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Former online gambling behemoth PartyGaming have reached a landmark settlement with the U.S. government, absolving them of any illegal activity. The owners of Party Poker agreed to pay the U.S. Attorney’s Office $105 million in return for immunity from prosecution.

As part of the deal the firm accepted a statement of facts in which they admit violating U.S. laws between 1997 and 2006. In a press release PartyGaming consent that: “Prior to 13 October 2006, certain of the U.S. customer transactions intended for PartyGaming that were processed by third parties, and other gaming and payment-related activity, were contrary to certain U.S. laws.” From 2006 onwards the company has not operated within the U.S, having withdrawn following the enactment of the Unlawful Internet Gambling Enforcement Act.

The relatively small figure PartyGaming are required to pay marks a softening in the U.S. government’s position towards online gambling. This new found optimism was felt throughout the financial markets, with share prices in PartyGaming and other online gambling companies rising sharply. 888 Holdings and SportingBet have also seen a steep upturn in share prices, with both companies expected to agree similar settlements in the near future.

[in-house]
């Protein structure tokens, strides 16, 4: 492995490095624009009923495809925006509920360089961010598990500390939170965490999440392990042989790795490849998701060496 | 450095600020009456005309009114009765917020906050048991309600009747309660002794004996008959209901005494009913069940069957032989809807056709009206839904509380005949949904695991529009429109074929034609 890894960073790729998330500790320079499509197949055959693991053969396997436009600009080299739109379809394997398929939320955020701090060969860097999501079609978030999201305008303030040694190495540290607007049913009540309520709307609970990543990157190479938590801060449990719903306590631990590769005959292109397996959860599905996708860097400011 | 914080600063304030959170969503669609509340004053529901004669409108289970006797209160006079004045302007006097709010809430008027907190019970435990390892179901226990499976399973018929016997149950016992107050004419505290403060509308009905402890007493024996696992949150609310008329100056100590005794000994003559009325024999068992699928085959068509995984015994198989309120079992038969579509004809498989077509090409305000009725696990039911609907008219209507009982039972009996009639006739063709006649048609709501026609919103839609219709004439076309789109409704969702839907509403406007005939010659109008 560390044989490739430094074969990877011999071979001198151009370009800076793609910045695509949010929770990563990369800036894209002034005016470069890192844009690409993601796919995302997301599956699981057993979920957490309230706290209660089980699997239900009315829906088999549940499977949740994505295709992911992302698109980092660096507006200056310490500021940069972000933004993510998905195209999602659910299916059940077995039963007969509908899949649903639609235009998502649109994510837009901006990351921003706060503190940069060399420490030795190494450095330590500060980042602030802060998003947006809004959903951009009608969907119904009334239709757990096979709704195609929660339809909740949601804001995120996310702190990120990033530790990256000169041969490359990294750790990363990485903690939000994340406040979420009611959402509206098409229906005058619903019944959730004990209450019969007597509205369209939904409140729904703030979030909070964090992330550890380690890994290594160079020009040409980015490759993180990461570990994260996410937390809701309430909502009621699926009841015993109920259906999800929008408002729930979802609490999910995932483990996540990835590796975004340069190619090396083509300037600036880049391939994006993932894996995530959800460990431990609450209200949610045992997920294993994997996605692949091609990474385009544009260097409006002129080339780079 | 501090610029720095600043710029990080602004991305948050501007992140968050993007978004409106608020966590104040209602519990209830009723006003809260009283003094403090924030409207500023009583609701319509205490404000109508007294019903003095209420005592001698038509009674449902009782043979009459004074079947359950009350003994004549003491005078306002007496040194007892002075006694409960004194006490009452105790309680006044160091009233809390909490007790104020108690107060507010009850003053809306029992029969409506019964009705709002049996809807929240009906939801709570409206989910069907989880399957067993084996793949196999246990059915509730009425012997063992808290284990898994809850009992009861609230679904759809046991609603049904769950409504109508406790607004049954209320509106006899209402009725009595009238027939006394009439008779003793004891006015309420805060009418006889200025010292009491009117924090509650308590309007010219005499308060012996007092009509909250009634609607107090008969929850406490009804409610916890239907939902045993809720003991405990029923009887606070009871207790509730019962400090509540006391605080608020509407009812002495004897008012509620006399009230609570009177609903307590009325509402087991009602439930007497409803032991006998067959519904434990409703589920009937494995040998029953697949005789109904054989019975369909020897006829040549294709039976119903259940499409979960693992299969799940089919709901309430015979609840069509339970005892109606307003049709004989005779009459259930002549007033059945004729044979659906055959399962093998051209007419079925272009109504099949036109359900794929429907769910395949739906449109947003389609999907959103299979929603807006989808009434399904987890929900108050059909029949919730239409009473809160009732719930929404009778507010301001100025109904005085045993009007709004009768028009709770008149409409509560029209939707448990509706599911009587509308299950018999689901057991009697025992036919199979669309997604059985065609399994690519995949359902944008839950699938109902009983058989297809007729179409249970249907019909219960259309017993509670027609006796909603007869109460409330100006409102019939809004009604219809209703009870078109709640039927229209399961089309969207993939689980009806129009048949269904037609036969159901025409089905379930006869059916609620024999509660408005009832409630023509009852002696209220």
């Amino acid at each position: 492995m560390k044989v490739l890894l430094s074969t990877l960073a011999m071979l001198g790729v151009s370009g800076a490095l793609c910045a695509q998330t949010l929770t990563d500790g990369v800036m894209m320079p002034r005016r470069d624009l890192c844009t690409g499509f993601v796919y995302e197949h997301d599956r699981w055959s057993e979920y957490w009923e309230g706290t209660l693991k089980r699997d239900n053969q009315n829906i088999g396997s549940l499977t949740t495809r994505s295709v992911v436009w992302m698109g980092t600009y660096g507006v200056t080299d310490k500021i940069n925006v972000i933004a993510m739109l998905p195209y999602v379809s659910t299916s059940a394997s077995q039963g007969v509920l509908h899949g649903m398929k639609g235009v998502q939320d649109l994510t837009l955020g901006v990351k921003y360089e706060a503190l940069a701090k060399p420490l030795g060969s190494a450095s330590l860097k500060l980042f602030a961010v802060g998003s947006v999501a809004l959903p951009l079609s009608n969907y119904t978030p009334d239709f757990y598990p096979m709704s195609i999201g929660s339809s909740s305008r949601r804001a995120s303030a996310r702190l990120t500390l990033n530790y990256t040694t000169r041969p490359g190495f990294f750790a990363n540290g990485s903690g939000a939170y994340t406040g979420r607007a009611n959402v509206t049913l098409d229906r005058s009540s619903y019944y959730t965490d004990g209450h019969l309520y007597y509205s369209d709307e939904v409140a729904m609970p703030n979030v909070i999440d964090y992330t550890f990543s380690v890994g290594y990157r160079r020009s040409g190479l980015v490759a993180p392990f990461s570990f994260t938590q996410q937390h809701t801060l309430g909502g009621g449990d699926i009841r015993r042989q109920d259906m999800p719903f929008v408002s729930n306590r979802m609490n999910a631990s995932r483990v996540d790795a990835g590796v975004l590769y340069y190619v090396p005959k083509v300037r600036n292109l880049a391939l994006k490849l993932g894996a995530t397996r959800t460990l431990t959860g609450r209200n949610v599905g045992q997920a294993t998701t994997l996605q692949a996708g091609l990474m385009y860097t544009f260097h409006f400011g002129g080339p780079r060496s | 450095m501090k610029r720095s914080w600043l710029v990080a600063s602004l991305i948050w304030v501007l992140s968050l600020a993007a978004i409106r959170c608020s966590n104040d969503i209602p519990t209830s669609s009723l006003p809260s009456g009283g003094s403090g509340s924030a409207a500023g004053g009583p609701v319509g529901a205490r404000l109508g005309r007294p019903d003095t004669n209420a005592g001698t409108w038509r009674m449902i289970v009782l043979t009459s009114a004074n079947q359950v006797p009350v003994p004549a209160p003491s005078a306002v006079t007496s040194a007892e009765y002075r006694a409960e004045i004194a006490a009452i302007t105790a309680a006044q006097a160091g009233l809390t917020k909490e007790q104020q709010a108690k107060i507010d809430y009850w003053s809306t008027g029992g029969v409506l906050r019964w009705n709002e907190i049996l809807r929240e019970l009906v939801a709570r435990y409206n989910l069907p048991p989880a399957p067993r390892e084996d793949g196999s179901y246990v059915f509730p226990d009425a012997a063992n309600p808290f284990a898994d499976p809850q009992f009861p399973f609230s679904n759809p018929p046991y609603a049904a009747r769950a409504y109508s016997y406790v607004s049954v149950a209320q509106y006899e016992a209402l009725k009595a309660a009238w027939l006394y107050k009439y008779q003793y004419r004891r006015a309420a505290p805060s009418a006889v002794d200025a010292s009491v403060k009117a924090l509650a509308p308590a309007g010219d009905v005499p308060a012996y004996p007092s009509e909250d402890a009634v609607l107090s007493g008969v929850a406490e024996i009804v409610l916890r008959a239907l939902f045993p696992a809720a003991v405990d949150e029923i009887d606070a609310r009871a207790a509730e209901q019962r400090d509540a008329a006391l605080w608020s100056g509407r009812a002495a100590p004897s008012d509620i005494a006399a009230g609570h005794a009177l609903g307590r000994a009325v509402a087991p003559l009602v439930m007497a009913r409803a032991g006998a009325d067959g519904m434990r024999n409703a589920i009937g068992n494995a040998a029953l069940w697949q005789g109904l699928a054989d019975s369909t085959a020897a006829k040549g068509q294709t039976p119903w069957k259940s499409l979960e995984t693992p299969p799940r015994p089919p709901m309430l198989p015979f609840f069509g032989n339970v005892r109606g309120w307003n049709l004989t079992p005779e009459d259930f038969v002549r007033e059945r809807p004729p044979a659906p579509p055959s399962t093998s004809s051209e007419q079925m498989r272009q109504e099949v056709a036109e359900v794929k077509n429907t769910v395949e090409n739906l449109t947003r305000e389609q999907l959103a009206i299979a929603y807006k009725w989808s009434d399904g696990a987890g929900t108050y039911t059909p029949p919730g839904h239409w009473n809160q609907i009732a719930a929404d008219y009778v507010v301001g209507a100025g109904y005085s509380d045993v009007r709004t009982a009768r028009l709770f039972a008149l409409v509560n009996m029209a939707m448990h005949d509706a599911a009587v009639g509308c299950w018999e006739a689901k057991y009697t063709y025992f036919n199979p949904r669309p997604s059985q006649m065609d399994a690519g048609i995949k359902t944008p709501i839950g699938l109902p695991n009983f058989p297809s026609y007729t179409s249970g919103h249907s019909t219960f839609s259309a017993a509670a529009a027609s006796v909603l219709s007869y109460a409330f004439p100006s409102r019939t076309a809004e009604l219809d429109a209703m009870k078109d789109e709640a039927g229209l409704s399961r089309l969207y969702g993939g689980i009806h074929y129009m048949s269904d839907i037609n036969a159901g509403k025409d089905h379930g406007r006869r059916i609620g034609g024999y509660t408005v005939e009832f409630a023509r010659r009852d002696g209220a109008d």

Chief Executive Officer for PartyGaming, Jim Ryan, had positive things to say about the company’s future: “The resolution of our position with the U.S. authorities marks an important day for PartyGaming. It has been a long and complex process but we have reached an amicable solution with the USAO that makes commercial sense for our business and is in the best interests of shareholders. We are now well-placed to seize organic as well as strategic opportunities that previously were beyond our reach.”

Many financial analysts predict that this move will herald the beginning of the end for the UIGEA and rumors are now circulating about possible mergers and consolidations. Those companies who withdrew from the US following the UIGEA are looking to gather themselves for an assault on companies like PokerStars and Full Tilt who chose to ignore the new law. Party Poker in particular will be eager to claw back some of the 40% market share it once enjoyed. PokerStars currently hold a 37% market share.